I'm saying it points to a single resolution variable (6400), but I nor anyone else here can confirm this... Unless a Razer project manager or R&D member would like to explain.

Just use what feels good.
Edited by Skylit - 6/4/13 at 2:51pm
post #15 of 25
I switched from G400 to DeathAdder 4G and use it at 800DPI with no problems. I don't notice any smoothing effect.
post #16 of 25
Quote:
Originally Posted by illwill View Post

I switched from G400 to DeathAdder 4G and use it at 800DPI with no problems. I don't notice any smoothing effect.

Just like some people don't notice input lag on SONY LCD TV's that have 200ms input lag.
post #17 of 25
Thread Starter 
Quote:
Originally Posted by Skylit View Post

Not quite.

3090 architecture roots from the original 2020 IC design exclusive to Logitech. Logitech had a lens developed and optimized for the 400-800 resolution count sensor developed under Agilent Technologies. That same setup has carried all the way down from MX500 to G400S.

When the IC went public under A3060 (late 04), Agilent provided their own specified and supported lens. The rest is history.

While manufacturers have the option to essentially use custom solutions, have fun trying to get the sensor manufacturer to support your product. Logitech is likely an exception for above reasoning. That and it's not like they would provide you a custom sensor design unless you happen to be a top client.

Yes, the official lens has a higher typical lift off per specific surface and LED, but imaging accuracy is at its very best. It's not like you can't experiment with other material and colors.. I personally had a red led model doing under 2.4mm on a pink/red mouse pad. 3.5mm on black QCK.
I'm saying it points to a single resolution variable (6400), but I nor anyone else here can confirm this... Unless a Razer project manager or R&D member would like to explain.

Just use what feels good.

Sounds good, but it still bugs me lol.
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post #18 of 25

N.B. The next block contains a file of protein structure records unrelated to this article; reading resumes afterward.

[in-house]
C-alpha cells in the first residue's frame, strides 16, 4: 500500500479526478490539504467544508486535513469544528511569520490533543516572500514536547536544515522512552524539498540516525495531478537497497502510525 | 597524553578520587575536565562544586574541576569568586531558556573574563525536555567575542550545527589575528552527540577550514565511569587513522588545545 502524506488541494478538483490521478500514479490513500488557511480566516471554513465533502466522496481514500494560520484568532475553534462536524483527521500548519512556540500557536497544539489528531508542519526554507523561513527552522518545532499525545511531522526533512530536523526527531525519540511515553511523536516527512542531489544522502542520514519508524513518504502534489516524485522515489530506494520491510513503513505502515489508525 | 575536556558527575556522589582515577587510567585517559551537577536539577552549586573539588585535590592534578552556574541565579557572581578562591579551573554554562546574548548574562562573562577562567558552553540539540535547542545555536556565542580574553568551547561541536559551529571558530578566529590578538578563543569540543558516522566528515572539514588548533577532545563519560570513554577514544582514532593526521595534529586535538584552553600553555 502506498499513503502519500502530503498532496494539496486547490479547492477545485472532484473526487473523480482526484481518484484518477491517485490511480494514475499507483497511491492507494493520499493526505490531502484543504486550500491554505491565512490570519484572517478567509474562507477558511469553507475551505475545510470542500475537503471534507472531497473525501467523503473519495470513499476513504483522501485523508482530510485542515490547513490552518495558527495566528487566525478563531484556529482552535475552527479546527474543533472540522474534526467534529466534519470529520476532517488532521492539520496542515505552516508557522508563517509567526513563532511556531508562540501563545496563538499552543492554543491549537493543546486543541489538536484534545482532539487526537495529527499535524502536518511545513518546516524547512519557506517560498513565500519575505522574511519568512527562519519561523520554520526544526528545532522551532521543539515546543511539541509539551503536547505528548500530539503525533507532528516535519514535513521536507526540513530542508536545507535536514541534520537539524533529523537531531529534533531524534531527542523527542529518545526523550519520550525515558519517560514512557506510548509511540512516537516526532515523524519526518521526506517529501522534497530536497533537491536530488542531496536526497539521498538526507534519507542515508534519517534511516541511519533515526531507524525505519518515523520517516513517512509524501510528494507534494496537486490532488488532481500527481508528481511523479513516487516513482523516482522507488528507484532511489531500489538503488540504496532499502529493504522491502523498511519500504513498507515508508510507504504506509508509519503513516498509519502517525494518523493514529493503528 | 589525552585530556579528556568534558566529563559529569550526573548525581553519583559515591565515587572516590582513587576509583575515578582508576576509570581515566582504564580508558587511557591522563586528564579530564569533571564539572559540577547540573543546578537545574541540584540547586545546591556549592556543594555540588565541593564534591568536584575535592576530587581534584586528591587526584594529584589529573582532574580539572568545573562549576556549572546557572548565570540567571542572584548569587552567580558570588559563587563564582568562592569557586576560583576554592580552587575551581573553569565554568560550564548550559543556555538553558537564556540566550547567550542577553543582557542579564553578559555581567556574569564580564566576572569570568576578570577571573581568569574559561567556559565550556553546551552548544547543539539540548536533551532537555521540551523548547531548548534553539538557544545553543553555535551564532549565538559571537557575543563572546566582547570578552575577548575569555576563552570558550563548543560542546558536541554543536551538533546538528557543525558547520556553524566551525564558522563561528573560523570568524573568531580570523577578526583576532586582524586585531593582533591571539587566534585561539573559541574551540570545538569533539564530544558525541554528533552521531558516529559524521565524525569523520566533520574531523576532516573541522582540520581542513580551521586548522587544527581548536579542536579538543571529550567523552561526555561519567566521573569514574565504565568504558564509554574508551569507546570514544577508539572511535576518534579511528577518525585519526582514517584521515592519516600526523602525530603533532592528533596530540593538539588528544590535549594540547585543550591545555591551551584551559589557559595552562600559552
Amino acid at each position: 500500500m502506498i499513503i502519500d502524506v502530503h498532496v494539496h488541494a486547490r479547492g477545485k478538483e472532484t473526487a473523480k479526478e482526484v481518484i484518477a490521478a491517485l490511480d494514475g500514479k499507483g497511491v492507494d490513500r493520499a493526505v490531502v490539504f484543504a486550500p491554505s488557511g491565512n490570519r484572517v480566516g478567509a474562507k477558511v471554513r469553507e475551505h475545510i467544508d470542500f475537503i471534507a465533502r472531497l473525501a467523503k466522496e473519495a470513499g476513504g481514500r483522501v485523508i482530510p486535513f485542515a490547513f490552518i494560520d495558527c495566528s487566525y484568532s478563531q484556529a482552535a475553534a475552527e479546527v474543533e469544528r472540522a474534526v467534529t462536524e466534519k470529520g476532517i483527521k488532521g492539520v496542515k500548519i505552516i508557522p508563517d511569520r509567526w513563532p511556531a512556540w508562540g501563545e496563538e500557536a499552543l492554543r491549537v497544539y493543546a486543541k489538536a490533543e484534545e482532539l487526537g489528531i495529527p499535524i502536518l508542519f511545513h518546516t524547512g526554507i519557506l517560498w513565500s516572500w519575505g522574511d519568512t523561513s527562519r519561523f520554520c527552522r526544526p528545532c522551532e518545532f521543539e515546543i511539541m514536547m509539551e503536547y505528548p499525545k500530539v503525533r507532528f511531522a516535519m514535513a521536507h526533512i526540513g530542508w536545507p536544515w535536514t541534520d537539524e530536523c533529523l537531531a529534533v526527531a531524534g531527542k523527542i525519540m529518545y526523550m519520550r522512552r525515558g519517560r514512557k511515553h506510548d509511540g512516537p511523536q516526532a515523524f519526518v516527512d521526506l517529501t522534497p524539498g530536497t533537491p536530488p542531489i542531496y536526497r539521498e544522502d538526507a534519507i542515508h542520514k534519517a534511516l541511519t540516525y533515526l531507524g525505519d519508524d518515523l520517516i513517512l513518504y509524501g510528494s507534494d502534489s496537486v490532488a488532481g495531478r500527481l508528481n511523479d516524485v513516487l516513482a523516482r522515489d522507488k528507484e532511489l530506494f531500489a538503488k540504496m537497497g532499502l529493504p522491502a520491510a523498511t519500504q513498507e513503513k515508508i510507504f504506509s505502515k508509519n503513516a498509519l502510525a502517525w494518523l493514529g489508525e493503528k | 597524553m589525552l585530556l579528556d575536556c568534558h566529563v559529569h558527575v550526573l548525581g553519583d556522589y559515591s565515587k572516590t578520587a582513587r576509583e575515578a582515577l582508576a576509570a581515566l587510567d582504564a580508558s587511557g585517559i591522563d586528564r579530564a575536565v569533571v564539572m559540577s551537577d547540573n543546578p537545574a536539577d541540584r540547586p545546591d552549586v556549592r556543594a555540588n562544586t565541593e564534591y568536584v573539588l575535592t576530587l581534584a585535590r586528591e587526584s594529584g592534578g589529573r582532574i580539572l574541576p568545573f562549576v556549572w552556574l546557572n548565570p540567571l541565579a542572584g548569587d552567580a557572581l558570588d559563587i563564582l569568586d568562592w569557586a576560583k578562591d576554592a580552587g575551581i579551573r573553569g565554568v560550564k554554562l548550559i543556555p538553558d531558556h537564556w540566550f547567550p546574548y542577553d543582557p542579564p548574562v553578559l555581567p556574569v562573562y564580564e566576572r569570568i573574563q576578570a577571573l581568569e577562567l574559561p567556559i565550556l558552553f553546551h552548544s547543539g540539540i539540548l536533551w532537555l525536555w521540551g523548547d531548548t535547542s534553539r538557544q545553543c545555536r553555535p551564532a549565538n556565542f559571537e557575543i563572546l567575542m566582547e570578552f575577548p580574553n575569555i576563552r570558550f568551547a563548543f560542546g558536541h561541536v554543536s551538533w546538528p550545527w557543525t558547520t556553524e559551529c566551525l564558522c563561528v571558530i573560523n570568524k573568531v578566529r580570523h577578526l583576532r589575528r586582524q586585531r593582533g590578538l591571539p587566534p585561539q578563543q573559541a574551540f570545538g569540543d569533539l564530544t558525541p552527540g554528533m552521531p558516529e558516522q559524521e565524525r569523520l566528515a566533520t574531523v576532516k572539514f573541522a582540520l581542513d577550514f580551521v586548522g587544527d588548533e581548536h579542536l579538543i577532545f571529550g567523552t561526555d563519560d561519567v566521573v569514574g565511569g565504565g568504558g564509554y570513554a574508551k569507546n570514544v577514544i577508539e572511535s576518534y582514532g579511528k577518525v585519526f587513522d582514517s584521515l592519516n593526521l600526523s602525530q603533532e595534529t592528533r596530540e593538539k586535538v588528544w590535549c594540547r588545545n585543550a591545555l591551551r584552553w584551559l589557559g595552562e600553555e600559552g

Quote:
Originally Posted by r0ach View Post

Just like some people don't notice input lag on SONY LCD TV's that have 200ms input lag.

No offense but all you do is complain about your hardware. The DeathAdder 2013 is fine. In fact it feels better than my G400 and I perform just as well with it if not slightly better, and I play at the top of competitive FPS games. I have tested it extensively and if there is a smoothing effect it is very minor. Just like prediction vs. no prediction, it's really not that big of a deal.
post #19 of 25
Quote:
Originally Posted by illwill View Post

No offense but all you do is complain about your hardware. The DeathAdder 2013 is fine. In fact it feels better than my G400 and I perform just as well with it if not slightly better, and I play at the top of competitive FPS games. I have tested it extensively and if there is a smoothing effect it is very minor. Just like prediction vs. no prediction, it's really not that big of a deal.

No offense but any mouse with cursor smoothing is not a "gaming mouse". Especially considering the reason smoothing is built into the mouse is to reduce ripple when using 6000 DPI, which is not even close to a viable 6/11 cursor speed setting. Everything about the mouse is the exact opposite of what should be done for gaming.
post #20 of 25
Quote:
Originally Posted by r0ach View Post

No offense but any mouse with cursor smoothing is not a "gaming mouse". Especially considering the reason smoothing is built into the mouse is to reduce ripple when using 6000 DPI, which is not even close to a viable 6/11 cursor speed setting. Everything about the mouse is the exact opposite of what should be done for gaming.

First of all, there are very few mice on the market which could truly be considered a "gaming mouse" since the majority of them have laser sensors with positive acceleration. There is no "perfect" mouse. You can find a flaw in any of them, even the best optical ones. And again, I have played with the mouse extensively and the minor smoothing is not an issue.